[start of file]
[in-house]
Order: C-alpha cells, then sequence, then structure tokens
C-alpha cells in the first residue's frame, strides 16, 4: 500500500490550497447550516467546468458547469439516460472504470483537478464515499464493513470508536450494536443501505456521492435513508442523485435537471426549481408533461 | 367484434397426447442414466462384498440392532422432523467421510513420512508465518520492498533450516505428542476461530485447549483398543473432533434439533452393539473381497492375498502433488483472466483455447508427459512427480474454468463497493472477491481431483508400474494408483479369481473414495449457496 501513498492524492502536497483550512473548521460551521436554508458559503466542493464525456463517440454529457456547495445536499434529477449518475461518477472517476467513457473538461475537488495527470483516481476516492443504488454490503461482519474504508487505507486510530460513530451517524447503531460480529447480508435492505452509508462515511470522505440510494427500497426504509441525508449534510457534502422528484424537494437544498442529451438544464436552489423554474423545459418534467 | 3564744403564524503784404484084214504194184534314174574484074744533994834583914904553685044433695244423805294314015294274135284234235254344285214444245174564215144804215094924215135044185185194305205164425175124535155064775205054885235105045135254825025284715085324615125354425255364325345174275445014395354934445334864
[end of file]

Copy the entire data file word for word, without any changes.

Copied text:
[in-house]
Order: C-alpha cells, then sequence, then structure tokens
C-alpha cells in the first residue's frame, strides 16, 4: 500500500490550497447550516467546468458547469439516460472504470483537478464515499464493513470508536450494536443501505456521492435513508442523485435537471426549481408533461 | 367484434397426447442414466462384498440392532422432523467421510513420512508465518520492498533450516505428542476461530485447549483398543473432533434439533452393539473381497492375498502433488483472466483455447508427459512427480474454468463497493472477491481431483508400474494408483479369481473414495449457496 501513498492524492502536497483550512473548521460551521436554508458559503466542493464525456463517440454529457456547495445536499434529477449518475461518477472517476467513457473538461475537488495527470483516481476516492443504488454490503461482519474504508487505507486510530460513530451517524447503531460480529447480508435492505452509508462515511470522505440510494427500497426504509441525508449534510457534502422528484424537494437544498442529451438544464436552489423554474423545459418534467 | 3564744403564524503784404484084214504194184534314174574484074744533994834583914904553685044433695244423805294314015294274135284234235254344285214444245174564215144804215094924215135044185185194305205164425175124535155064775205054885235105045135254825025284715085324615125354425255364325345174275445014395354934445334864